Conservative commentators have made much of Mr. Longman's prediction.
What's the difference between Seattle and Salt Lake City? There are many differences, of course, but here's one you might not know. In Seattle, there are nearly 45% more dogs than children. In Salt Lake City, there are nearly 19% more kids than dogs.
This curious fact might at first seem trivial, but it reflects a much broader and little-noticed demographic trend that has deep implications for the future of global culture and politics. It's not that people in a progressive city such as Seattle are so much fonder of dogs than are people in a conservative city such as Salt Lake City. It's that progressives are so much less likely to have children.
It's a pattern found throughout the world, and it augers a far more conservative future — one in which patriarchy and other traditional values make a comeback, if only by default.(I'm a bit late in noting this; check the past few weeks of Best of the Web.)
Dan Drezner and Kieran at Crooked Timber demur. For that matter, Mr Longman demurs in part in the longer article.
In short, we're stuck with the same old generational morphology, even without the down side of the traditions that second paragraph catalogs. Parents may expose their kids to a preferred way of life, but it doesn't follow that the kids have to follow. (University of California president Clark Kerr did not anticipate any troubles with the large cohorts of students arriving at Berkeley and the other campuses late in the 1950s.)
Patriarchy may enjoy evolutionary advantages, but nothing has ensured the survival of any particular patriarchal society. One reason is that men can grow weary of patriarchy’s demands. Roman aristocrats, for example, eventually became so reluctant to accept the burdens of heading a family that Caesar Augustus felt compelled to enact steep “bachelor taxes” and otherwise punish those who remained unwed and childless. Patriarchy may have its privileges, but they may pale in comparison to the joys of bachelorhood in a luxurious society—nights spent enjoyably at banquets with friends discussing sports, war stories, or philosophy, or with alluring mistresses, flute girls, or clever courtesans.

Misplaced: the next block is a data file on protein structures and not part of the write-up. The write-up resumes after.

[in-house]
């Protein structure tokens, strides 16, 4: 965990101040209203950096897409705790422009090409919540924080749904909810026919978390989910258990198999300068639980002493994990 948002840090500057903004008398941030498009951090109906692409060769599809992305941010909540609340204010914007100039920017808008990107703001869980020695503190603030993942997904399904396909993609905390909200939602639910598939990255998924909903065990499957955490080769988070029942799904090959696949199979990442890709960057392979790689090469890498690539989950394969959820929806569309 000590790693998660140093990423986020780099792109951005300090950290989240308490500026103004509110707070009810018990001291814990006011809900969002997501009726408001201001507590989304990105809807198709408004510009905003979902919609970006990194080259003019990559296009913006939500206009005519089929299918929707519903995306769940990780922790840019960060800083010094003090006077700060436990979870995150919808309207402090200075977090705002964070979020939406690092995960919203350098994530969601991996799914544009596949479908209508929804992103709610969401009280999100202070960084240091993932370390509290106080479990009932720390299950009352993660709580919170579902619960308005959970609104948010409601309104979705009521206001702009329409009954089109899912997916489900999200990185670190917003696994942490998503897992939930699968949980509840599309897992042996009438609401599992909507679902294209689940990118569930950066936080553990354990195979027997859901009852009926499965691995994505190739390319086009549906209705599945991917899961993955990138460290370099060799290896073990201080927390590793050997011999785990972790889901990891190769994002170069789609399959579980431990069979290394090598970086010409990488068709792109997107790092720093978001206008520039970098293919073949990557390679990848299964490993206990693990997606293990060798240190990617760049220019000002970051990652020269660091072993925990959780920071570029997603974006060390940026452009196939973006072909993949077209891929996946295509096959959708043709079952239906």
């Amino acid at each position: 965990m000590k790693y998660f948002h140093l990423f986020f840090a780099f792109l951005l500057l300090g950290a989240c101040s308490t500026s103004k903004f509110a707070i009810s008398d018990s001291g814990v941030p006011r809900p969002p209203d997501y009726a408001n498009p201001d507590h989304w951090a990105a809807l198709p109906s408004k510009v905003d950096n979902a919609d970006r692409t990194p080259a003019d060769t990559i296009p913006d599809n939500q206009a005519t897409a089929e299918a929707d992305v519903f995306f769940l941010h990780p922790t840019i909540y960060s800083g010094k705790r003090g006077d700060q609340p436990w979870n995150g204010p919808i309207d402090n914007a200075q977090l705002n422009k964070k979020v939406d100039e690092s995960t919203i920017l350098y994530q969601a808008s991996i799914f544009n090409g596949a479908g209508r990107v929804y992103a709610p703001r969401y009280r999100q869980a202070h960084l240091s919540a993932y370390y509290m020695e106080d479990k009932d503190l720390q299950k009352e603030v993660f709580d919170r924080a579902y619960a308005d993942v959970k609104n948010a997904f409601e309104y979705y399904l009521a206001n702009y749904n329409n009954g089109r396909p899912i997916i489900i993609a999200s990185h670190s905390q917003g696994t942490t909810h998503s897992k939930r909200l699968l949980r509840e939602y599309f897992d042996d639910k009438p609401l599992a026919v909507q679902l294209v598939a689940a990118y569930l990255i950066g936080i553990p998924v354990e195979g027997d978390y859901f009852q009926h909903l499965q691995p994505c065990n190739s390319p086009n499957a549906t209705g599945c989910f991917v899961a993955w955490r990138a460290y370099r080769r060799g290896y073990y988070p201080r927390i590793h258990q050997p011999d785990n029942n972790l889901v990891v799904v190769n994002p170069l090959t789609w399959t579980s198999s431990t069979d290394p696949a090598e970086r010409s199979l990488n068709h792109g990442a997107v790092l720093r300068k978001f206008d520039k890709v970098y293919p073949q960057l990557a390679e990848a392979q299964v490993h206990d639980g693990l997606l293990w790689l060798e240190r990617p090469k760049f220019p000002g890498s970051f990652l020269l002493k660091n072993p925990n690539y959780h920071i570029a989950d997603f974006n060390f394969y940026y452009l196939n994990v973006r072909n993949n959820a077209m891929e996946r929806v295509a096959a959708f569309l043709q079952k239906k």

Women, of course, also have reason to grow weary of patriarchy, particularly when men themselves are no longer upholding their patriarchal duties. Historian Suzanne Cross notes that during the decades of Rome’s civil wars, Roman women of all classes had to learn how to do without men for prolonged periods, and accordingly developed a new sense of individuality and independence. Few women in the upper classes would agree to a marriage to an abusive husband. Adultery and divorce became rampant.
Often, all that sustains the patriarchal family is the idea that its members are upholding the honor of a long and noble line. Yet, once a society grows cosmopolitan, fast-paced, and filled with new ideas, new peoples, and new luxuries, this sense of honor and connection to one’s ancestors begins to fade, and with it, any sense of the necessity of reproduction. “When the ordinary thought of a highly cultivated people begins to regard ‘having children’ as a question of pro’s and con’s,” Oswald Spengler, the German historian and philosopher, once observed, “the great turning point has come.”